Conservation behavior is the application of knowledge of animal behavior to solve wildlife conservation problems. The goal of this Primer is to nurture the development of biologists interested in using specific animal behavior conceptual and methodological tools to aid in solving biological conservation and wildlife management problems. While there are a number of excellent reviews and edited volumes that discuss the integration of behavior and conservation biology, there has been no practical guide fostering integration and showing how to apply these methodologies to issues that would benefit from an animal behavior perspective. This book is broadly aimed at biologists interested in or practicing conservation biology and wildlife management, including undergraduate and graduate students, conservation biologists, ecologists, wildlife managers, zoo personnel, animal behaviorists, and behavioral ecologists.
Preface and Acknowledgements
What is Conservation Behavior?
Why Behavioral Mechanisms Matter
The Evolution of Behavior and Comparative Studies
Assessing Food, Habitat, and Mate Preferences
Understanding Habitat Selection for Conservation and Management Understanding Foraging Behavior for Conservation and Management Understanding Antipredator Behavior for Conservation and Management
Acoustic Communication and Conservation
Individuality and Personalities
Demographic Consequences of Sociality
Demographic Consequences of Sexual Selection and Reproductive Behavior
Using Behavior to Set Aside Areas for Wildlife Protection
Daniel T. Blumstein is a Professor and Chair of the Department of Ecology and Evolutionary Biology at the University of California, Los Angeles. He received his undergraduate degrees in Environmental, Population, and Organismic Biology, and in Environmental Conservation, at the University of Colorado, Boulder. He received his Ph.D. in Animal Behavior at the University of California Davis, and was a postdoctoral fellow at the University of Marburg (Germany), the University of Kansas, and Macquarie University (Australia). He has studied behavior and conservation in Australia, Canada, the Caribbean, Germany, Kenya, New Zealand, Pakistan, Russia, and the United States. He has served on endangered species recovery teams, and is a member of the IUCN Reintroduction Specialist Group and the Conservation Behavior Committee of the Animal Behavior Society.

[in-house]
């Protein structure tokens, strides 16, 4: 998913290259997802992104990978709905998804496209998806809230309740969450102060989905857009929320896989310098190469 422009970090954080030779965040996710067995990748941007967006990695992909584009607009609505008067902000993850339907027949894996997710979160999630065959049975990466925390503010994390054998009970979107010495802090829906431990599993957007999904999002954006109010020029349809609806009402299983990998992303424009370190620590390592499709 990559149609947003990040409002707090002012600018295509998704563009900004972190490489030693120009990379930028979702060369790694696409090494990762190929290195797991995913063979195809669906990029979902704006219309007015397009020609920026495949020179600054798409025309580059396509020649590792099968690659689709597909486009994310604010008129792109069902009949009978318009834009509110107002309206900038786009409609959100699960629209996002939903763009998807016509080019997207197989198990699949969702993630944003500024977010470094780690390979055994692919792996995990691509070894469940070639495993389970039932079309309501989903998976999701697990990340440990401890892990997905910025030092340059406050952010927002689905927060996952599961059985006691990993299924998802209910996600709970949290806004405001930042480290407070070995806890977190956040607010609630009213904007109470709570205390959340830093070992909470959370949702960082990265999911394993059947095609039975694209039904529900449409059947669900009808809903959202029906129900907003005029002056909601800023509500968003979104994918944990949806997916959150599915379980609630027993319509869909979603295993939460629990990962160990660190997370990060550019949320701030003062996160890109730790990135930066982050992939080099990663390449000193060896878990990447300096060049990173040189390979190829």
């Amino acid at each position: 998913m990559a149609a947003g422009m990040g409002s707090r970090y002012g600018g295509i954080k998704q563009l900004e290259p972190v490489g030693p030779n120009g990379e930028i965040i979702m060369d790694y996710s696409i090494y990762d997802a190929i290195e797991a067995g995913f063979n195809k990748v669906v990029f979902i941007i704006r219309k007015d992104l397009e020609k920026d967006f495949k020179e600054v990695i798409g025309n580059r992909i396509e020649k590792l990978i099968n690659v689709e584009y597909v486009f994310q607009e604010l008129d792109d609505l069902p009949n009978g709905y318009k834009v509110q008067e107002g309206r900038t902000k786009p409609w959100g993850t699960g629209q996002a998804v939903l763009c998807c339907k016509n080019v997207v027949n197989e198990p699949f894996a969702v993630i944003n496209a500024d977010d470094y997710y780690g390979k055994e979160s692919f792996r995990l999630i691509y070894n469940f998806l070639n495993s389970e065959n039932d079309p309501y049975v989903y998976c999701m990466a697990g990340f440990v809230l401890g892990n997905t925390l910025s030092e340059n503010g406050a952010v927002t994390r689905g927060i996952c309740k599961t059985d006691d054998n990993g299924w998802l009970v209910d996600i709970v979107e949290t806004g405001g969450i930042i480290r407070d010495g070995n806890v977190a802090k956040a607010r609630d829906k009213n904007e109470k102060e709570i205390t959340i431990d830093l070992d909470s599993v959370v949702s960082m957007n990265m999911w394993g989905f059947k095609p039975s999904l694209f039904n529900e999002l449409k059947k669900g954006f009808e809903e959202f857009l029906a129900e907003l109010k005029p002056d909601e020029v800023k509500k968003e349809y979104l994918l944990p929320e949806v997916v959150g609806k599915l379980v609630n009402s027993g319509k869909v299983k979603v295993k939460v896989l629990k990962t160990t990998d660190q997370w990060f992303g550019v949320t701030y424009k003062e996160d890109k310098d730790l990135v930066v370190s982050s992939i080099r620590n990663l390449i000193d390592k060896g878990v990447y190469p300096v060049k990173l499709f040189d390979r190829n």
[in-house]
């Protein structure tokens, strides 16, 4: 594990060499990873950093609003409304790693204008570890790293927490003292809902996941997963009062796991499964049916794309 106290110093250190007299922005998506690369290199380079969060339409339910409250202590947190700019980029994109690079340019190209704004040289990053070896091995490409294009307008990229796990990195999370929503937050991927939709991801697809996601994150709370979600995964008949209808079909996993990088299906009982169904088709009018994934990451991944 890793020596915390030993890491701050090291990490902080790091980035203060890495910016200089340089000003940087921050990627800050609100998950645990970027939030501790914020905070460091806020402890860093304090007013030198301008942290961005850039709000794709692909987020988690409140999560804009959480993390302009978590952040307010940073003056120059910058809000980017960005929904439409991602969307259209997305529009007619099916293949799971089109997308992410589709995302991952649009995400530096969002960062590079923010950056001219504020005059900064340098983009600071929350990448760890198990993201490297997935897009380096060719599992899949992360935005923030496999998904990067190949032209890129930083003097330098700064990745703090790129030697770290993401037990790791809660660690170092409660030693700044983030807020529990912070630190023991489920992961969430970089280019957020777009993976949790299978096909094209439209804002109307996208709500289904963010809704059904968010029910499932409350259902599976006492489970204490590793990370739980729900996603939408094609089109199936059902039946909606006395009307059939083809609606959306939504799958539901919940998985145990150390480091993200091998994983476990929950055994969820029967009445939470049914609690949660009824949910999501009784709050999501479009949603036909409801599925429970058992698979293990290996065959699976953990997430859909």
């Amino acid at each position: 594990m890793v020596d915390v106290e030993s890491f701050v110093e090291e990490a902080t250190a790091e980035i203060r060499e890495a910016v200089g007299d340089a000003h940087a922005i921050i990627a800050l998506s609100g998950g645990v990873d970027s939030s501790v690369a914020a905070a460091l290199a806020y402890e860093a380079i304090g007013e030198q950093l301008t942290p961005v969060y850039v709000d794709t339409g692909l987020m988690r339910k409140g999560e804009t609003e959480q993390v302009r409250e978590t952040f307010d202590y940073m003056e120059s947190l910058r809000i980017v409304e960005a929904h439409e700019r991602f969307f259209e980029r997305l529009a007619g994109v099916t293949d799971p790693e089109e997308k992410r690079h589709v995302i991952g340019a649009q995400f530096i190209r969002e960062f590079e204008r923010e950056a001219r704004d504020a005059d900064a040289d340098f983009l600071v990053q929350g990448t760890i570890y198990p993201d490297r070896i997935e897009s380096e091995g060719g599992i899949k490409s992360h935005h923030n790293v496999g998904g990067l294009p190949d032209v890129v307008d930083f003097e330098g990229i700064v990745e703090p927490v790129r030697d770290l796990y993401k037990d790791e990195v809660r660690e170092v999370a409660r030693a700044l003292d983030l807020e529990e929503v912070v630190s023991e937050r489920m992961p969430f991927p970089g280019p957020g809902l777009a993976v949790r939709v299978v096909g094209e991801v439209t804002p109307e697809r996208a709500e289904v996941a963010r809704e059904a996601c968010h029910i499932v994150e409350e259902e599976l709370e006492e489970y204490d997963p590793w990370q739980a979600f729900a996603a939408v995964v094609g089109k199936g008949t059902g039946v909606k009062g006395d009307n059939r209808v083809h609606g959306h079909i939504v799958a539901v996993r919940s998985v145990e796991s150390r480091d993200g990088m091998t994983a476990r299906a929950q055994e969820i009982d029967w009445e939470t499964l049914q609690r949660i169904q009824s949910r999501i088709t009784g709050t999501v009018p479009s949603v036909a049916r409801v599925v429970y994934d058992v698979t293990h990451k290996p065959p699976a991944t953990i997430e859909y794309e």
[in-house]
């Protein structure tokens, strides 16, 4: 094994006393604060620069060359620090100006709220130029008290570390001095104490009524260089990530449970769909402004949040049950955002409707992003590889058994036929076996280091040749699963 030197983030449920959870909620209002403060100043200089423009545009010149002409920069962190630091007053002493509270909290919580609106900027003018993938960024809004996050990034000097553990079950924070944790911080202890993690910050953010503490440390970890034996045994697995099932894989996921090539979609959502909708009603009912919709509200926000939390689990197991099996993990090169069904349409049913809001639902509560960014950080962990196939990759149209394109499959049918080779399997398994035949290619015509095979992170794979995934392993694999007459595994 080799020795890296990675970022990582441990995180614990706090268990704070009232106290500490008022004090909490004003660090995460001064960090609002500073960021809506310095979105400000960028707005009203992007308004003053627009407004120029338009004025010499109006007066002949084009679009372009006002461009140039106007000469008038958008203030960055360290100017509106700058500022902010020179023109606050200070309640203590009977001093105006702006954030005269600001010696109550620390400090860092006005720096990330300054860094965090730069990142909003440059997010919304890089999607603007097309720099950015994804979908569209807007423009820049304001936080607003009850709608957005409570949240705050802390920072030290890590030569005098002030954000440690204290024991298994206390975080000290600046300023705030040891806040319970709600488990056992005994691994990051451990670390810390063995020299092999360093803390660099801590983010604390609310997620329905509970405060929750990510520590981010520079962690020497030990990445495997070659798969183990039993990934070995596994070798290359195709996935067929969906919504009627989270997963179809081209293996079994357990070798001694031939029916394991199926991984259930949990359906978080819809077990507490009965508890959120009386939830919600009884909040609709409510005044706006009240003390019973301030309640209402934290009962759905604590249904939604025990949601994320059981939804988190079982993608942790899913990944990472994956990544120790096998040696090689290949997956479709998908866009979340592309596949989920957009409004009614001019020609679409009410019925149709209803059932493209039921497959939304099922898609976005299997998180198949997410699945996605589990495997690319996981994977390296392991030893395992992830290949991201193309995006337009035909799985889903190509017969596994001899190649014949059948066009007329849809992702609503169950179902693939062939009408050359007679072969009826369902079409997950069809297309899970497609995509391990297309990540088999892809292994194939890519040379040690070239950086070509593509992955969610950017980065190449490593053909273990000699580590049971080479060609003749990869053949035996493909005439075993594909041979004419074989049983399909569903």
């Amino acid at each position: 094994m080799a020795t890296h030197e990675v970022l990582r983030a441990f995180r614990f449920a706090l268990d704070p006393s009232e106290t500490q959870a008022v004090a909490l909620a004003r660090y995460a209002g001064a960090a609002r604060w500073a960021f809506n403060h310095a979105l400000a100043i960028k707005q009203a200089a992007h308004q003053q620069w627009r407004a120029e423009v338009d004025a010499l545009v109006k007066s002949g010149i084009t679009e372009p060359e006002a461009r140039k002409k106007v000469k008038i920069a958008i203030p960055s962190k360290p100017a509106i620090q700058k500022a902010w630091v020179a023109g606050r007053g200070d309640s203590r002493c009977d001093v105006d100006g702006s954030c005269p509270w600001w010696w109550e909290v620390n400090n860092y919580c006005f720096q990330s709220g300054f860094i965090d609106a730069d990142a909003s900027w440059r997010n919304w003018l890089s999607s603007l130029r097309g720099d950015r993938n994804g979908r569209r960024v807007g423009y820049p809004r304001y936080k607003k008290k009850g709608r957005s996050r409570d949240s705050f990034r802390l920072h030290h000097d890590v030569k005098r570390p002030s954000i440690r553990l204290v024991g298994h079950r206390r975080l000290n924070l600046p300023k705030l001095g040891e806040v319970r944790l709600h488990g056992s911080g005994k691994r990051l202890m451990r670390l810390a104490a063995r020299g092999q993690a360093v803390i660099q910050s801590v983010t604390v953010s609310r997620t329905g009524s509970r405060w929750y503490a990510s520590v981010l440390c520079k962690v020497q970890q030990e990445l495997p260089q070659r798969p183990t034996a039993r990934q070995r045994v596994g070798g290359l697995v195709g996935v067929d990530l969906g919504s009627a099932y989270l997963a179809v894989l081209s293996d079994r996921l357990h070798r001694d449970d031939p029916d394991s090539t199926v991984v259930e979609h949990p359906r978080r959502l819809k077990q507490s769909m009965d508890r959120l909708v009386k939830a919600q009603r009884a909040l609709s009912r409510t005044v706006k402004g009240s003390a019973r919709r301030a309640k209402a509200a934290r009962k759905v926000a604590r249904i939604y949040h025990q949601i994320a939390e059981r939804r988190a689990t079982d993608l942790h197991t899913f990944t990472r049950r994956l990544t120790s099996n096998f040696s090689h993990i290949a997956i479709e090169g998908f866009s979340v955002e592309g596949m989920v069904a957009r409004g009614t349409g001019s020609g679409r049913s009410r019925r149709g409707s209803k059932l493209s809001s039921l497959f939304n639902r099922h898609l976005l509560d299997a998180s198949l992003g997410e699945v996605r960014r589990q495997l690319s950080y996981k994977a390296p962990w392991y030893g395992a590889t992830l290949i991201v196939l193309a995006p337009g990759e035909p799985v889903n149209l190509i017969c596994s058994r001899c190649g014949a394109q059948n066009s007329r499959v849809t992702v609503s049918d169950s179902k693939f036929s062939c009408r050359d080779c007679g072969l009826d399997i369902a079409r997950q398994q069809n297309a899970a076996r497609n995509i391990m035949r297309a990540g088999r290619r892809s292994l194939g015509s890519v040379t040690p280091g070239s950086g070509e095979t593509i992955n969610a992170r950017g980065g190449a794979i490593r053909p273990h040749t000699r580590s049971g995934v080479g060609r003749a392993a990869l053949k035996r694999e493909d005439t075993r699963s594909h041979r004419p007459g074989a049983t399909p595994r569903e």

Esteban Fernandez-Juricic is an Associate Professor of Biological Sciences at Purdue University. He got his undergraduate degree at Universidad Nacional de Cordoba, Argentina. He received his Ph.D. in animal ecology at Universidad Complutense de Madrid, Spain. He was a postdoctoral fellow at the University of Oxford (United Kingdom), and the University of Minnesota (USA). Before his current position, he was an Assistant Professor at California State University, Long Beach for almost six years. He has studied behavior and conservation in Argentina, Spain, the United Kingdom, and the United States.